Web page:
This is Bob, a bench top CNC milling machine manufactured by Boxford UK (circa 1990) for use in education. It is driven by 200 step per revolution stepper motors and has 5mm pitch ballscrews for all three axis - the body of the machine is of stout, cast iron, construction with adjustable gibs on all three slides. The spindle uses quick change chucks and is belt driven by a variable speed DC motor. It is, I think, quite an impressive machine for its size.

 

I have removed it from its cabinet and discarded all the original electronics except for the stepper motors, Lenze spindle, speed controller and choke which will all be reused.

This 3 axis stepper motor controller seems ideal for the job - it can handle a peak current of 2.5 Amps per phase at 24 Volts and can be set for eighth step micro stepping and is just right for the existing stepper motors. It also incorporates the charge pump safety circuit (see the Mach3 pdf help file for further details of this) and a spindle on/off control relay. All I/O lines to the LPT port are nicely buffered with opto isolators with Schmitt trigger circuits for all inputs.

 

The board was marketed on ebay by MDfly who appear to have done just that - they come and go as it suits them. This always seems to happen to me - no sooner I buy a stepper motor controller and the suppliers leg it. (I did not want a warranty or any after sales service anyway - so there).

 

Nonetheless it is a very good board and does work extremely well. It was supplied with instructions, connection diagrams and Mach2 setting up procedures on CD. (if you would like a copy of this, it can be downloaded from here MDfly.zip). Not visible in this photo, there is a large heatsink fixed to the back which does get warm during use so forced air cooling will be necessary.

 

The new control box enclosure.

 

Spindle speed is set manually from a potentiometer on the front panel until such time as I can build a suitable circuit to enable program control of this function. Spindle on / off is fully under Mach3 control but at the first chance or risk of an accident I will revert back to manual control. I have fitted a mains driven fan to the top of the enclosure and this seems to circulate the air nicely. The little switched mode power supply hardly looks man enough for the job but so far it has performed perfectly.

This is the general schematic diagram and detail of connections to the speed controller. Fuses are incorporated within the incoming mains supply plug, the input and output within the p.s.u. and within the Lenze speed controller - no other fuses have been fitted.

 

It is possible that fuses in series with each of the stepper motor coils could prevent damage to the controller in the unlikely event of a short within a motor but it is also possible that the sudden open circuit of a fuse blowing may also cause just as much damage to the controller. Who knows ?.

 

At the moment I cannot foresee any requirement for me to need to run the spindle motor in an anticlockwise direction. As far as software control is concerned both the M3 and M4 commands will energise the spindle motor for clockwise rotation and of course M5 will switch it off.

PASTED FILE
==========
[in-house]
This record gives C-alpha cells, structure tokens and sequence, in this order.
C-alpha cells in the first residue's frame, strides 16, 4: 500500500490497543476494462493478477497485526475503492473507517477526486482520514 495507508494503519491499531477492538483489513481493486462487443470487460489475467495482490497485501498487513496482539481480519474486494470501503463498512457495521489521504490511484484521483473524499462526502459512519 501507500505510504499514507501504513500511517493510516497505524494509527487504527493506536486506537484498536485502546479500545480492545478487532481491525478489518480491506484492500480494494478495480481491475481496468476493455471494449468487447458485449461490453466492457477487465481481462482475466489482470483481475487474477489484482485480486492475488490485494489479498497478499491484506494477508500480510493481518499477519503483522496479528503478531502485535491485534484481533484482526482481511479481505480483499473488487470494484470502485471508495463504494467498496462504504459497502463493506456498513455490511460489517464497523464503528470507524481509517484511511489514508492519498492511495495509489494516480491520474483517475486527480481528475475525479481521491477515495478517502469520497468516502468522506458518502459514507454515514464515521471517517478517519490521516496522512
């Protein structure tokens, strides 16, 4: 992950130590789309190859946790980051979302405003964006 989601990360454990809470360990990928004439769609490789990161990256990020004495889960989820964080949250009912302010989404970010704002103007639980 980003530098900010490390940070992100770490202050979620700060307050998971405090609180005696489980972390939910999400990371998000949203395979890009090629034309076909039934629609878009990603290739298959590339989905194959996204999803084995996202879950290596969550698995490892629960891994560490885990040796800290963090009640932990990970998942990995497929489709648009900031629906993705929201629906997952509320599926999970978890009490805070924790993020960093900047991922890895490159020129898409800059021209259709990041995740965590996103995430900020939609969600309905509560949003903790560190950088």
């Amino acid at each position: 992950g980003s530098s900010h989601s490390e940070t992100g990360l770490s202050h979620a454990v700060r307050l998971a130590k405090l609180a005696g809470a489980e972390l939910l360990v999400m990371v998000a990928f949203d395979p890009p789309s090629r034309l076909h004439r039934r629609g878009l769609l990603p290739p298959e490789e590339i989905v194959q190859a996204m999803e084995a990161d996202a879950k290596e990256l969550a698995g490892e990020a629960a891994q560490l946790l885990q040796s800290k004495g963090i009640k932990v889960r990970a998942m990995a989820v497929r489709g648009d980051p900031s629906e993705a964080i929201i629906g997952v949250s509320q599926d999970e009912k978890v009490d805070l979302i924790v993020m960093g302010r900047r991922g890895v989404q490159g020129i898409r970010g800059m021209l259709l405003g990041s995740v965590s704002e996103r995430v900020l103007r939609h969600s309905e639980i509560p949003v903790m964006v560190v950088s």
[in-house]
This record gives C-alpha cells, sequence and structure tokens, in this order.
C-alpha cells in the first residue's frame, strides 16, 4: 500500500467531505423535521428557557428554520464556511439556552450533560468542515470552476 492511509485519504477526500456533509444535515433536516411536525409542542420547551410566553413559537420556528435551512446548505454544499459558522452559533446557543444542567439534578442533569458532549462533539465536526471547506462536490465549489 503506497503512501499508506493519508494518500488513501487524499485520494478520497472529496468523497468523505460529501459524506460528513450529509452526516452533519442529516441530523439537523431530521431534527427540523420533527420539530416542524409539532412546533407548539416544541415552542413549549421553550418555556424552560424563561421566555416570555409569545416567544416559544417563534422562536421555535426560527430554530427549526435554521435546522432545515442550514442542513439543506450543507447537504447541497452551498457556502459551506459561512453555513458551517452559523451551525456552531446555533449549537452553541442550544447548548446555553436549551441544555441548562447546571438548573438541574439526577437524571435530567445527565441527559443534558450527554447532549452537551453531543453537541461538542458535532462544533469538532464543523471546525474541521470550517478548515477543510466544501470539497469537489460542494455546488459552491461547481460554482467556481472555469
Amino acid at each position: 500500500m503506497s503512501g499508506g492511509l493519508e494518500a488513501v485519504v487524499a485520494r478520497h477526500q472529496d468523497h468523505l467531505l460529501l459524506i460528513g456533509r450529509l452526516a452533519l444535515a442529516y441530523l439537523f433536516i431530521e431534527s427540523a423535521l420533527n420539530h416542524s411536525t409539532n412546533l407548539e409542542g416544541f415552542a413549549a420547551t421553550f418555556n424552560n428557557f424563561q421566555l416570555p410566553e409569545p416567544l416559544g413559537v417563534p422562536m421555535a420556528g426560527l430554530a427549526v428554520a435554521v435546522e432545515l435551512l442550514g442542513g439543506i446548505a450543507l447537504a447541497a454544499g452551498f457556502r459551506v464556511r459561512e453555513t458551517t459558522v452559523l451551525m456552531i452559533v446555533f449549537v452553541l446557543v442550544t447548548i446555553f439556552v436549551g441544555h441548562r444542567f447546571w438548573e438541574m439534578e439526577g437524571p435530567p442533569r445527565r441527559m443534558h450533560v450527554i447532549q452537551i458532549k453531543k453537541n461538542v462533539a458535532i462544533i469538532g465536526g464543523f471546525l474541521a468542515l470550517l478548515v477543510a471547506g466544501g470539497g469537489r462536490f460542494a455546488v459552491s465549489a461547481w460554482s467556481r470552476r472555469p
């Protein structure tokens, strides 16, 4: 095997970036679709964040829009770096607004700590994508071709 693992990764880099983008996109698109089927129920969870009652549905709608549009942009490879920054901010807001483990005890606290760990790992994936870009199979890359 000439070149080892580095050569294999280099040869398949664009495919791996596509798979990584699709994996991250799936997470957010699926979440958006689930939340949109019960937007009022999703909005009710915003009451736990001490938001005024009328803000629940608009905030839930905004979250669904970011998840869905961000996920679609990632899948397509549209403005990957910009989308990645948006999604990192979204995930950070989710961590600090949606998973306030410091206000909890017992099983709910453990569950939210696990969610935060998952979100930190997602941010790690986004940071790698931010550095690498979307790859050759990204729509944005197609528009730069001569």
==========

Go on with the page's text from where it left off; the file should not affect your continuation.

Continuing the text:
I have fitted a small terminal block to the backplate of each of the stepper motors and used screened cable to connect each of them to the controller card. The screens for these cables are only connected to ground at the control box end. The power supply negative has been connected to the ground terminal on the control box and all other grounds or earths are connected to this one, same terminal thereby avoiding ground loops. The LPT parallel port cable screen must not be connected at the control box end - this is connected at the computer end only. The control box casing and the body of the machine itself is, for safety reasons, connected to the incoming mains protective earth.

 

As yet no limit switches have been fitted to the axis but they will also be connected with screened cable, the screen of which will also be connected to the common ground point.

 

WARNING - Mains voltages can be lethal and if you are in any doubt about making any electrical connections you should consult a qualified electrician.

Some of the original tooling and quick change sidelock tool holders - the facing cutter on the right looks like it takes no prisoners.

This mini Turner’s Cube is the first item I have made with Bob. As a turning exercise I suspect this would require a good deal of skill to complete but with a CNC milling machine very little skill, except that of compiling the GCode program, is needed. Two GCode programs were used here, one to cut the circular pockets into each of the six sides using a 4mm slot drill and the second, using a 10mm dovetail cutter, transcribing a circular path to free the centre cube.

The adjustable stop fitted to the side of the vice enables accurate work re-positioning.

In industry, machines are fitted with all sorts of guards and safety interlocks which have been put there for the safety of the operator. This is not the case with most home operated machinery therefore extra vigilance is always required.

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Bob the mill has now been mounted on its base together with it’s control box. Removable chip shields, which can be mounded on the edges of the base as required, are the next thing to be made.

Removing this machine from it’s original cabinet has reduced it’s footprint considerably and enabled it to fit into my small workshop. The down side is that all the safety features of the cabinet, which were designed to protect the operator, have also been removed.

 

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